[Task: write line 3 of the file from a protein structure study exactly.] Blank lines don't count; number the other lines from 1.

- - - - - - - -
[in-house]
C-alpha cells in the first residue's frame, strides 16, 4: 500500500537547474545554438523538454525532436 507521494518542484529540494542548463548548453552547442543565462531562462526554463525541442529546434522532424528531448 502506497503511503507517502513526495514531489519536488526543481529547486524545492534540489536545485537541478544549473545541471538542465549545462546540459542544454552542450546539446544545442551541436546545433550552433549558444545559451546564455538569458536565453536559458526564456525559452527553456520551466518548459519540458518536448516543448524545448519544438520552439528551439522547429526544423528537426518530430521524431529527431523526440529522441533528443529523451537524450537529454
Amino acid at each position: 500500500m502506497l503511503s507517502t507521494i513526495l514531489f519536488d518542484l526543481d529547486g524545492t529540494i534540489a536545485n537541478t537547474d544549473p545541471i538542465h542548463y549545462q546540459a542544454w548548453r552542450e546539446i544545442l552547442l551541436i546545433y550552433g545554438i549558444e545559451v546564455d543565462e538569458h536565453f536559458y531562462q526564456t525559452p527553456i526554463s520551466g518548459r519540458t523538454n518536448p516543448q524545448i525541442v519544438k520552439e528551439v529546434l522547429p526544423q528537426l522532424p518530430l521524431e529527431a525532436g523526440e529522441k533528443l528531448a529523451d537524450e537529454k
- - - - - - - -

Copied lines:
Amino acid at each position: 500500500m502506497l503511503s507517502t507521494i513526495l514531489f519536488d518542484l526543481d529547486g524545492t529540494i534540489a536545485n537541478t537547474d544549473p545541471i538542465h542548463y549545462q546540459a542544454w548548453r552542450e546539446i544545442l552547442l551541436i546545433y550552433g545554438i549558444e545559451v546564455d543565462e538569458h536565453f536559458y531562462q526564456t525559452p527553456i526554463s520551466g518548459r519540458t523538454n518536448p516543448q524545448i525541442v519544438k520552439e528551439v529546434l522547429p526544423q528537426l522532424p518530430l521524431e529527431a525532436g523526440e529522441k533528443l528531448a529523451d537524450e537529454k